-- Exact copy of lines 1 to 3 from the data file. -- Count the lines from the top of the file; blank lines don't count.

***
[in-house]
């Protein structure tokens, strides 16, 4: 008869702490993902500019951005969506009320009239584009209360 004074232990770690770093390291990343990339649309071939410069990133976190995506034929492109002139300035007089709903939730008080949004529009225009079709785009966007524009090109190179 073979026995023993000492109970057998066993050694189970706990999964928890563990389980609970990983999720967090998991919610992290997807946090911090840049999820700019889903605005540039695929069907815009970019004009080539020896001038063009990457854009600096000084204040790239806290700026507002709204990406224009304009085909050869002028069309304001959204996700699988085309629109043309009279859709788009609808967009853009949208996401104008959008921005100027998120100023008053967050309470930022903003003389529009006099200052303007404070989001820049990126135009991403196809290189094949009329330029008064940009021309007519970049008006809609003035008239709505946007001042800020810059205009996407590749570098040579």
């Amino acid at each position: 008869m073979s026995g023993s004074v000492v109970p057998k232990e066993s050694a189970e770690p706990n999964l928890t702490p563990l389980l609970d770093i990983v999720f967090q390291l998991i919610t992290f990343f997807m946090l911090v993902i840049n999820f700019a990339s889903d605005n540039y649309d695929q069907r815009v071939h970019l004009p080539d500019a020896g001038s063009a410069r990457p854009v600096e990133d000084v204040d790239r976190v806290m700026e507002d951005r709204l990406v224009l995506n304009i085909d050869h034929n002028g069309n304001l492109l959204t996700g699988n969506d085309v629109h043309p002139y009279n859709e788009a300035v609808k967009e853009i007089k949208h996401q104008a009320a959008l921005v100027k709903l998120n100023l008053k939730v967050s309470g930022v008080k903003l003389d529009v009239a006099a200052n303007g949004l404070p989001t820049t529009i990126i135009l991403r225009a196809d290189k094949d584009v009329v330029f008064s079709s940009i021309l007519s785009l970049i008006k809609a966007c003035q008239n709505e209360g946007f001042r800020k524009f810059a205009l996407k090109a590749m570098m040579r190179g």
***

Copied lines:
[in-house]
């Protein structure tokens, strides 16, 4: 008869702490993902500019951005969506009320009239584009209360 004074232990770690770093390291990343990339649309071939410069990133976190995506034929492109002139300035007089709903939730008080949004529009225009079709785009966007524009090109190179 073979026995023993000492109970057998066993050694189970706990999964928890563990389980609970990983999720967090998991919610992290997807946090911090840049999820700019889903605005540039695929069907815009970019004009080539020896001038063009990457854009600096000084204040790239806290700026507002709204990406224009304009085909050869002028069309304001959204996700699988085309629109043309009279859709788009609808967009853009949208996401104008959008921005100027998120100023008053967050309470930022903003003389529009006099200052303007404070989001820049990126135009991403196809290189094949009329330029008064940009021309007519970049008006809609003035008239709505946007001042800020810059205009996407590749570098040579």
């Amino acid at each position: 008869m073979s026995g023993s004074v000492v109970p057998k232990e066993s050694a189970e770690p706990n999964l928890t702490p563990l389980l609970d770093i990983v999720f967090q390291l998991i919610t992290f990343f997807m946090l911090v993902i840049n999820f700019a990339s889903d605005n540039y649309d695929q069907r815009v071939h970019l004009p080539d500019a020896g001038s063009a410069r990457p854009v600096e990133d000084v204040d790239r976190v806290m700026e507002d951005r709204l990406v224009l995506n304009i085909d050869h034929n002028g069309n304001l492109l959204t996700g699988n969506d085309v629109h043309p002139y009279n859709e788009a300035v609808k967009e853009i007089k949208h996401q104008a009320a959008l921005v100027k709903l998120n100023l008053k939730v967050s309470g930022v008080k903003l003389d529009v009239a006099a200052n303007g949004l404070p989001t820049t529009i990126i135009l991403r225009a196809d290189k094949d584009v009329v330029f008064s079709s940009i021309l007519s785009l970049i008006k809609a966007c003035q008239n709505e209360g946007f001042r800020k524009f810059a205009l996407k090109a590749m570098m040579r190179g």